In our news wrap Wednesday, a federal appeals court ordered criminal charges against former national security adviser Michael Flynn be dismissed. The judges ruled 2 to 1 in favor of the Justice Department’s motion to drop the case. Also, Wisconsin's governor has activated the National Guard after violent protesters outside the state capitol overnight tore down statues and injured a state senator.
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U.S. Attorney General William Barr is under new fire tonight over claims that he puts politics before justice.
Democrats renewed the charge at a congressional hearing today. A federal prosecutor testified that superiors pushed a lesser sentence for an ally of President Trump. We will get all the details after the news summary.
A federal appeals court has ordered criminal charges dismissed against former National Security Adviser Michael Flynn. Today's 2-1 ruling endorsed a Justice Department motion. The trial judge had refused to drop the case, pending a review. Flynn admitted lying to the FBI, and then asked to withdraw his plea.
Democrats in the U.S. Senate today blocked a Republican bill on policing practices. It would increase incentives to ban choke holds and restrict no-knock warrants. But Democrats want stronger mandates.
Ahead of the vote, each side accused the other of bad faith.
Sen. Mitch McConnell, R-Ky.:
No final legislation can pass without 60 votes. If Democrats don't like the final product, it won't pass.
The only way there's any downside for Democrats to come to the table is that they would rather preserve this urgent subject as a live campaign issue than pass a bipartisan answer.
Sen. Chuck Schumer, D-N.Y.:
Who is a better guardian of civil rights of African-American when it comes to police reform? The NAACP or Mitch McConnell?
If this bill were such a good path to reform, why wouldn't civil rights organizations from one end of America to another say, go forward, maybe we will get something done? Because they know the bill is a ruse, and nothing will get done.
The House of Representatives votes tomorrow on a more expansive Democratic bill.
The governor of Wisconsin has activated the National Guard after violent protests at the state capitol overnight. A state senator was beaten up in the melee. Crowds tore down statues honoring an anti-slavery leader and women's rights, and they vandalized a number of buildings.
Meanwhile, three white men in Georgia were indicted for murder today in the killing of Ahmaud Arbery last February.
And Louisville, Kentucky, has fired a white officer who fatally shot Breonna Taylor during a no-knock raid in March.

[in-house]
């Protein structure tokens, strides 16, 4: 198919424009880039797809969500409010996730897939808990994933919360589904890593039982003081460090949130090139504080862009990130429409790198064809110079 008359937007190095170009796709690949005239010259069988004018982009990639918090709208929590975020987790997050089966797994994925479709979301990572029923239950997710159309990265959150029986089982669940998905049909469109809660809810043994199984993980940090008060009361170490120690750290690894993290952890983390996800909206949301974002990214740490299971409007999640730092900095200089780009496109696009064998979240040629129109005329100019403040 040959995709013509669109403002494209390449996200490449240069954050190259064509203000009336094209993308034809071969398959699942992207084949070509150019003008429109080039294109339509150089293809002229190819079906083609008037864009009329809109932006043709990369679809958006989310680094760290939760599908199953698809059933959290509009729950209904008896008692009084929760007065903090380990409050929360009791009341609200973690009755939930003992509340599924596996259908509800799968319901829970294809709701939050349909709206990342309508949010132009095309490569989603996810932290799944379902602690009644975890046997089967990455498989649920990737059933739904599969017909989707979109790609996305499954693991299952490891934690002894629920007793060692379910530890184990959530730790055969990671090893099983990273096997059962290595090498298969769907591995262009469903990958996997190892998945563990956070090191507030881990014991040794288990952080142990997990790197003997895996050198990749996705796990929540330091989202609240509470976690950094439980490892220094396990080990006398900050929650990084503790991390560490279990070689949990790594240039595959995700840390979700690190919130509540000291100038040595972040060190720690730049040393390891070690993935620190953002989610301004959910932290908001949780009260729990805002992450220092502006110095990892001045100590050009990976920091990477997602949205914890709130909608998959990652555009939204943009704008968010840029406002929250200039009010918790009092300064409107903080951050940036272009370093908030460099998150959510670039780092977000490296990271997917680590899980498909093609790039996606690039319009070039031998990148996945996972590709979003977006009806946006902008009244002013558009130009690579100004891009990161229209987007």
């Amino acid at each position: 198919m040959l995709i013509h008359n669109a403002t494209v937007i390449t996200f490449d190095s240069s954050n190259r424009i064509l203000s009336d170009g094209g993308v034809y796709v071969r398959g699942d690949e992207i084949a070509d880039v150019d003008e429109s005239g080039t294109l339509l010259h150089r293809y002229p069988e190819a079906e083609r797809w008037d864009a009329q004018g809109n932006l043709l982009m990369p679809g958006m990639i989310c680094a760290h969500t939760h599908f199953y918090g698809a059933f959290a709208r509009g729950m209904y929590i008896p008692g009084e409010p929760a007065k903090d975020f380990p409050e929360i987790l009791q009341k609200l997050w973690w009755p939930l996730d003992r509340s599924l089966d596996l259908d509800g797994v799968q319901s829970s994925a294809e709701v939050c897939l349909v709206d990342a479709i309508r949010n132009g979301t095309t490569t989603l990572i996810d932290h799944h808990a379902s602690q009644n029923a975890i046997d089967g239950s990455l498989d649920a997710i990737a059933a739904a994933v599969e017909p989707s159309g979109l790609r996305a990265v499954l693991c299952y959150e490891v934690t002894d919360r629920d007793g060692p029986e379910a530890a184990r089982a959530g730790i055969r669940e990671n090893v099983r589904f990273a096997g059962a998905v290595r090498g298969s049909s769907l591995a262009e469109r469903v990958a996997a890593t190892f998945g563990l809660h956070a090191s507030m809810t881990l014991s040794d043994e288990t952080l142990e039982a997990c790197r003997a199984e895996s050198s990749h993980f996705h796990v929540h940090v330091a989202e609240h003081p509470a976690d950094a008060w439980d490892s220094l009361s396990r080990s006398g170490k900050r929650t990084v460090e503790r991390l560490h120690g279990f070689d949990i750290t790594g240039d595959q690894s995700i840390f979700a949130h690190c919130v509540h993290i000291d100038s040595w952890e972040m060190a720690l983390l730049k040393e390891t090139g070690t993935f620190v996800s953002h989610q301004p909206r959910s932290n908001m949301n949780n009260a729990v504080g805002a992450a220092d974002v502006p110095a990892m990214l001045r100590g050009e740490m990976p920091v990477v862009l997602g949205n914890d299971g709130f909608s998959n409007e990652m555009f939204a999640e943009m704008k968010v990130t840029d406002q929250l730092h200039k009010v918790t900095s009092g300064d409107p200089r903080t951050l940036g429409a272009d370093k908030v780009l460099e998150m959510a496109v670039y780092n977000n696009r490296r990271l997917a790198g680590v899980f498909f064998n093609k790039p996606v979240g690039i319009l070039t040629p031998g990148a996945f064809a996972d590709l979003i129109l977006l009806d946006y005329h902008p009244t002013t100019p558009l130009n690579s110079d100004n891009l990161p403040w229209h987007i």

Health officials are warning that a surge in COVID-19 cases could swamp hospitals in the Sunbelt. That follows word of nearly 35,000 new infections nationwide over 24 hours. That is the most since April. And, today, New York, Connecticut and New Jersey announced visitors that from nine high-risk states will have to self-quarantine for 14 days.
Gov. Phil Murphy:
This is a smart thing to do. We have taken our people, the three of us, these three states, through hell and back. And the last thing we need to do right now is to subject our folks to another round.
Meanwhile, federal funding for 13 community-based testing sites will end this month. They were aimed mainly at poor and minority areas. Federal officials said that many other testing sites are still available.
The spike in COVID cases pushed Wall Street's major indexes down more than 2 percent. The Dow Jones industrial average lost 710 points to close at 25446. The Nasdaq fell 222 points, and the S&P 500 dropped 81.
The U.S. Senate approved President Trump's 200th judicial nominee today. Majority Republicans elevated a Mississippi judge to a federal appeals court, as Democrats criticized his record on voting rights. Republicans say that all appeals court vacancies are now filled for the first time in at least 40 years.
They're still counting votes after a flood of mail-in ballots in Tuesday's primaries. Among the major undecided races, Kentucky Democrats Amy McGrath and Charles Booker are competing to challenge Republican Senate Majority Leader Mitch McConnell.
And in New York, Jamaal Bowman is seeking to oust fellow Democrat Eliot Engel, who chairs the House — U.S. House Foreign Affairs Committee.
Pharmaceutical giant Bayer will pay as much as $10.9 billion to settle lawsuits over the weed-killer Roundup. Thousands of plaintiffs have alleged that it causes cancer. The U.S. Environmental Protection Agency says that it is safe when used as directed. Roundup is made by Bayer's subsidiary Monsanto.
And NASA is renaming its headquarters in Washington after Mary Jackson. She was the first black female engineer at the space agency. Her worked helped to launch the original astronauts and was featured in the book and the movie "Hidden Figures." Mary Jackson died in 2005.